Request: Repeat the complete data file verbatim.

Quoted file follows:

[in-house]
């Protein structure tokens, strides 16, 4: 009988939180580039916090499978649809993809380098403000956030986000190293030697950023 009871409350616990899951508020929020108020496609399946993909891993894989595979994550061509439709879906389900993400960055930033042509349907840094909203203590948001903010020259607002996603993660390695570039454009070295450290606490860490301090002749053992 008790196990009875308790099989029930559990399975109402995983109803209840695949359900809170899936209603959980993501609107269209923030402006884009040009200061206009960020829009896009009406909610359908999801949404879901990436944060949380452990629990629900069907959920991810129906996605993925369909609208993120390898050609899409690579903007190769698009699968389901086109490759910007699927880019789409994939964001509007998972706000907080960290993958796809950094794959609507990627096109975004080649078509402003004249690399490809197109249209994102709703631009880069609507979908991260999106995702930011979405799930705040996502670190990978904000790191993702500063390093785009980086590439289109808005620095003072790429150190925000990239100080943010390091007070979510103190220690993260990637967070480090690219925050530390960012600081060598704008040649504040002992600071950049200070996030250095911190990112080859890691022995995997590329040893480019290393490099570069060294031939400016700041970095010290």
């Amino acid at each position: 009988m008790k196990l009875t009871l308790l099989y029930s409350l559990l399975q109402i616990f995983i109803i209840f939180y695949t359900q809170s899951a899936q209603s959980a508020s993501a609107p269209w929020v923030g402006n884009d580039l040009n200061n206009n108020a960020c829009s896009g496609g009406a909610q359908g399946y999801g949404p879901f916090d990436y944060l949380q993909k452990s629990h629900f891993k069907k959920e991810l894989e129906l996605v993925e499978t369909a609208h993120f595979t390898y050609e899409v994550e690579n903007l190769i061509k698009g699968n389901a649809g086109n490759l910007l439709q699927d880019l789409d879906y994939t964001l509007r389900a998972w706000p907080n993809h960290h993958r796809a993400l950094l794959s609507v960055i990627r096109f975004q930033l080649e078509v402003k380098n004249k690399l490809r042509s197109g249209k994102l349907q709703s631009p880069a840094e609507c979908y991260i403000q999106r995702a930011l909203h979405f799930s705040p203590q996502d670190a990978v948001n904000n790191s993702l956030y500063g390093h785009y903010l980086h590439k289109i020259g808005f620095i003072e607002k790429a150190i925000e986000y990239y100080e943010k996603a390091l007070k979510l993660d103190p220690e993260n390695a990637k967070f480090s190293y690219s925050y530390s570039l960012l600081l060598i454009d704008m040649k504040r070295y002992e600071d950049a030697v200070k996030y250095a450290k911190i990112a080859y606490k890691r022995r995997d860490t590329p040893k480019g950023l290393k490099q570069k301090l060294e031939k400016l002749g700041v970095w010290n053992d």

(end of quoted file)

[in-house]
């Protein structure tokens, strides 16, 4: 009988939180580039916090499978649809993809380098403000956030986000190293030697950023 009871409350616990899951508020929020108020496609399946993909891993894989595979994550061509439709879906389900993400960055930033042509349907840094909203203590948001903010020259607002996603993660390695570039454009070295450290606490860490301090002749053992 008790196990009875308790099989029930559990399975109402995983109803209840695949359900809170899936209603959980993501609107269209923030402006884009040009200061206009960020829009896009009406909610359908999801949404879901990436944060949380452990629990629900069907959920991810129906996605993925369909609208993120390898050609899409690579903007190769698009699968389901086109490759910007699927880019789409994939964001509007998972706000907080960290993958796809950094794959609507990627096109975004080649078509402003004249690399490809197109249209994102709703631009880069609507979908991260999106995702930011979405799930705040996502670190990978904000790191993702500063390093785009980086590439289109808005620095003072790429150190925000990239100080943010390091007070979510103190220690993260990637967070480090690219925050530390960012600081060598704008040649504040002992600071950049200070996030250095911190990112080859890691022995995997590329040893480019290393490099570069060294031939400016700041970095010290």
């Amino acid at each position: 009988m008790k196990l009875t009871l308790l099989y029930s409350l559990l399975q109402i616990f995983i109803i209840f939180y695949t359900q809170s899951a899936q209603s959980a508020s993501a609107p269209w929020v923030g402006n884009d580039l040009n200061n206009n108020a960020c829009s896009g496609g009406a909610q359908g399946y999801g949404p879901f916090d990436y944060l949380q993909k452990s629990h629900f891993k069907k959920e991810l894989e129906l996605v993925e499978t369909a609208h993120f595979t390898y050609e899409v994550e690579n903007l190769i061509k698009g699968n389901a649809g086109n490759l910007l439709q699927d880019l789409d879906y994939t964001l509007r389900a998972w706000p907080n993809h960290h993958r796809a993400l950094l794959s609507v960055i990627r096109f975004q930033l080649e078509v402003k380098n004249k690399l490809r042509s197109g249209k994102l349907q709703s631009p880069a840094e609507c979908y991260i403000q999106r995702a930011l909203h979405f799930s705040p203590q996502d670190a990978v948001n904000n790191s993702l956030y500063g390093h785009y903010l980086h590439k289109i020259g808005f620095i003072e607002k790429a150190i925000e986000y990239y100080e943010k996603a390091l007070k979510l993660d103190p220690e993260n390695a990637k967070f480090s190293y690219s925050y530390s570039l960012l600081l060598i454009d704008m040649k504040r070295y002992e600071d950049a030697v200070k996030y250095a450290k911190i990112a080859y606490k890691r022995r995997d860490t590329p040893k480019g950023l290393k490099q570069k301090l060294e031939k400016l002749g700041v970095w010290n053992d």